Breaking the languages barrier
The UK Government estimates £48bn is lost to the economy each year because of poor foreign language skills, yet the number of school pupils studying these subjects is continuing to fall.
With Brexit imminent and the international power balance shifting towards Asia, Scotland’s future economic success and influence will increasingly depend on having a global outlook and skills – the facility to use other languages is a critical part of this.
As a result, the report calls for a major restructuring of our approach to language learning, suggests a new model focused on practical, everyday use of foreign languages, and advocates pilot schemes to explore this fresh approach.
Specifically, the report argues for an end to the outdated distinction between ‘community’ and ‘modern’ languages – Urdu and Chinese are more commonly spoken around the world, and in Scotland, than French and German. Scotland has growing Polish, Arabic, Urdu and Chinese communities, presenting a rich opportunity not only for pupils to engage with native speakers and learn from their peers, but to use these language skills on a daily basis.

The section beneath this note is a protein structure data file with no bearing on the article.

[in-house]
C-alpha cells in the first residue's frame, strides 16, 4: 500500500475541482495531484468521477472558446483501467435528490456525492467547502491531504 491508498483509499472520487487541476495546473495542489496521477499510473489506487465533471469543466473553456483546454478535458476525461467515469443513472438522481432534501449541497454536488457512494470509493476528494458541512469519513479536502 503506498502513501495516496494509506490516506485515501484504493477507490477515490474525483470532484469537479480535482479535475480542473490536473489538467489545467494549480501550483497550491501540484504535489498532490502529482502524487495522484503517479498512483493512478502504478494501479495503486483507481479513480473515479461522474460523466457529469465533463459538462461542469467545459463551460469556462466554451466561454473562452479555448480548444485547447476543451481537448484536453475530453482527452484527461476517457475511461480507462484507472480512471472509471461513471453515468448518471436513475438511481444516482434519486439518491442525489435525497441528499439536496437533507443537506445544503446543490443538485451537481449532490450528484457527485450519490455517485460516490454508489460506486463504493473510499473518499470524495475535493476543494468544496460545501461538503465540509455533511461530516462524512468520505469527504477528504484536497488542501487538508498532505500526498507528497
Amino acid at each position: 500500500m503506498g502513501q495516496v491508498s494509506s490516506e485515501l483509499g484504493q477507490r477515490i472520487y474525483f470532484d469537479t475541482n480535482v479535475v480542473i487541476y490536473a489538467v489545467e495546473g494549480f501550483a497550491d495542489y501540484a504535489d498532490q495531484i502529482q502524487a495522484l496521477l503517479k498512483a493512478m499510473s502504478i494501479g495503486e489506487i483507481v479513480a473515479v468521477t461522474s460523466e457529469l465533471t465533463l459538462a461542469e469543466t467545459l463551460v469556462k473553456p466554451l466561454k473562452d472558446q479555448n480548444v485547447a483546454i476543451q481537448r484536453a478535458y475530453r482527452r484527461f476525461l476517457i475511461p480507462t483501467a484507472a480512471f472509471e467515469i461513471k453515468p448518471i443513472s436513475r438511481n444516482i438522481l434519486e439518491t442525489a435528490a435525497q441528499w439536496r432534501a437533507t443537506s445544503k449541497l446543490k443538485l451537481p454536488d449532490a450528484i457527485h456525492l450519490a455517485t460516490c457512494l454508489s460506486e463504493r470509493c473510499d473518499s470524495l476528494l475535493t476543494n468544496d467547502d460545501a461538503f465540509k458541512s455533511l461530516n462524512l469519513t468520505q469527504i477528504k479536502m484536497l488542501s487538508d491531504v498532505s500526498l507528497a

If we want to see genuine growth in language skills in Scotland, rather than just paying lip service to the idea, we need to rethink our approach. There is a danger the languages currently on offer within the education system are not keeping up with Scottish or global society. We also remain focused on formal qualifications that are often of limited use in the real world, rather than on giving pupils the practical skills to communicate effectively.
We need to think much more freely – as many other countries do – about how best to equip ourselves to thrive in the modern global economy. Brexit, the shift of power from West to East, and Scotland’s pressing need to secure greater economic growth, all demand fresh ideas and we believe this report is a step in the right direction.